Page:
A federal court Monday ordered a Carneys Point, NJ, company to stop distributing adulterated pet food that is in violation of the Federal Food, Drug and Cosmetic Act (FDCA). Pet food contaminated with Salmonella puts humans at risk when it is handled by pet owners.
In a complaint filed on March 15, the United States alleged that Bravo Packing Inc., and its owners and operators Joseph Merola and Amanda Lloyd, violated the FDCA by distributing adulterated animal food and by causing animal food to become adulterated while held for sale.
The complaint alleged that samples collected during U.S. Food and Drug Administration inspections of the Bravo facility in July 2019 and April 2021 contained Salmonella, a pathogenic microorganism that can cause the illness known as salmonellosis in both humans and animals.
Salmonella can be transferred from animal food to humans through handling of the food, or directly from infected animals.
About Salmonella infections
Food contaminated with Salmonella bacteria does not usually look, smell, or taste spoiled. Anyone can become sick with a Salmonella infection. Infants, children, seniors, and people with weakened immune systems are at higher risk of serious illness because their immune systems are fragile, according to the CDC.
Anyone who has eaten any recalled products and developed symptoms of Salmonella food poisoning should seek medical attention. Sick people should tell their doctors about the possible exposure to Salmonella bacteria because special tests are necessary to diagnose salmonellosis. Salmonella infection symptoms can mimic other illnesses, frequently leading to misdiagnosis.
Symptoms of Salmonella infection can include diarrhea, abdominal cramps, and fever within 12 to 72 hours after eating contaminated food. Otherwise, healthy adults are usually sick for four to seven days. In some cases, however, diarrhea may be so severe that patients require hospitalization.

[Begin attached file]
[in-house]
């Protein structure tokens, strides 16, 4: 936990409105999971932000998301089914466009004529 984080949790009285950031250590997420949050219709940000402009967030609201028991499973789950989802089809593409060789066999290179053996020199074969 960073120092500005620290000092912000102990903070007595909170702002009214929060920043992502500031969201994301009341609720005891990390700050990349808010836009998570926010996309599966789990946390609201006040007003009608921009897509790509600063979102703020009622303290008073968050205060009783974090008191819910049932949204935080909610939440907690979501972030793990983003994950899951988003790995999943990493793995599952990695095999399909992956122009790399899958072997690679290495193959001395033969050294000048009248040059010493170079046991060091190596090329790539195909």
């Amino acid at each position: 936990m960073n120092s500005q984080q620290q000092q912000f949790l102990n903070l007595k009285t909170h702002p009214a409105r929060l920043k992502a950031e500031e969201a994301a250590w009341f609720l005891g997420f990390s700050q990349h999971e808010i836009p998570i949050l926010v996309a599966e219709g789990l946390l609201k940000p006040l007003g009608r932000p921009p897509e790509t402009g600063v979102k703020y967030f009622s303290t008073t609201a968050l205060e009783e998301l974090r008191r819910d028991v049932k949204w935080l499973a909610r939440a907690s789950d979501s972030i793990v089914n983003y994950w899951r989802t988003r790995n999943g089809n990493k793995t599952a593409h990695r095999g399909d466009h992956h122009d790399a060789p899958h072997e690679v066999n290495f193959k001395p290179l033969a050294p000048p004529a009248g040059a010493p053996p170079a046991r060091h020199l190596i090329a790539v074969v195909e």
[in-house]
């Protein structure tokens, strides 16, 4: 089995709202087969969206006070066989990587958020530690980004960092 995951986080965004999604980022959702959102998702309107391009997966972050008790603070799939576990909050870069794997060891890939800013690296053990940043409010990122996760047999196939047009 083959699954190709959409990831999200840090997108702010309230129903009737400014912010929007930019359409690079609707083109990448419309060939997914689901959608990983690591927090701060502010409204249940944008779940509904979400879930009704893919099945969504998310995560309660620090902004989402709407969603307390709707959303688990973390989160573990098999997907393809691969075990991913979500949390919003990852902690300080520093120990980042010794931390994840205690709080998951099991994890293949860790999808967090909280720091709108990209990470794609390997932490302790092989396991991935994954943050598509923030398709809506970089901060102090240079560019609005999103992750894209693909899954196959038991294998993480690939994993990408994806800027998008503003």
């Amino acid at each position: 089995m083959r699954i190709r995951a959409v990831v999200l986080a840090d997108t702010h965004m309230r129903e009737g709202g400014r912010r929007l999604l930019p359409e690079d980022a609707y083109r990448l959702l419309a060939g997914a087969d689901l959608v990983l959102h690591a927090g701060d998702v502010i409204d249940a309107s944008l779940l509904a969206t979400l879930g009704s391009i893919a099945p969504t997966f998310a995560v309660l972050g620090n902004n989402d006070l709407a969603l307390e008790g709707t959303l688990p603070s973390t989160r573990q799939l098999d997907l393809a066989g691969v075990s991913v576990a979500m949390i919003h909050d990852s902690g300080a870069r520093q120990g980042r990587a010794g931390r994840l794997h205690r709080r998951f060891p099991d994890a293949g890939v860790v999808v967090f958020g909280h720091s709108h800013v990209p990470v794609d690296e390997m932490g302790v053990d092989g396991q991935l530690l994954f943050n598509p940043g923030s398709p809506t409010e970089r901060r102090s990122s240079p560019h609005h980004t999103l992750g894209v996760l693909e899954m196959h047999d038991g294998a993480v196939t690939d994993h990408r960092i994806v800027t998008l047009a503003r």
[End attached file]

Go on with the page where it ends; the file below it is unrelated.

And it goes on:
Older adults, children, pregnant women, and people with weakened immune systems, such as cancer patients, are more likely to develop a severe illness and serious, sometimes life-threatening conditions. Some people get infected without getting sick or showing any symptoms. However, they may still spread the infections to others.
Defendants agree to terms
“Animal food manufacturers must ensure that their products are safe,” said Principal Deputy Assistant Attorney General Brian M. Boynton, head of the Justice Department’s Civil Division. “The department will continue to work closely with the FDA to ensure that pet food is manufactured in compliance with the law.”
“The food we give our pets should be safe for them to eat and safe for people to handle,” said Director Steven Solomon of the FDA’s Center for Veterinary Medicine. “The FDA has taken this action to protect public health because, despite multiple inspections, notifications of violations, and recalls, this firm continued to operate under insanitary conditions and produce pet food contaminated with harmful bacteria. We will not tolerate firms that put people or animals at risk and will take enforcement actions when needed.”
The defendants agreed to settle the suit and be bound by a consent decree of a permanent injunction. The negotiated consent decree requires, among other things, that the defendants stop receiving, processing, manufacturing, preparing, packing, holding, and distributing adulterated pet food until they take specific remedial measures and demonstrate to the FDA that they will comply with federal law.
The government was represented by Trial Attorney Noah T. Katzen of the Civil Division’s Consumer Protection Branch, with the assistance of Tara Boland of the FDA’s Office of Chief Counsel. The U.S. Attorney’s Office for the District of New Jersey also provided assistance.
Additional information about the Consumer Protection Branch and its enforcement efforts may be found at http://www.justice.gov/civil/consumer-protection-branch.
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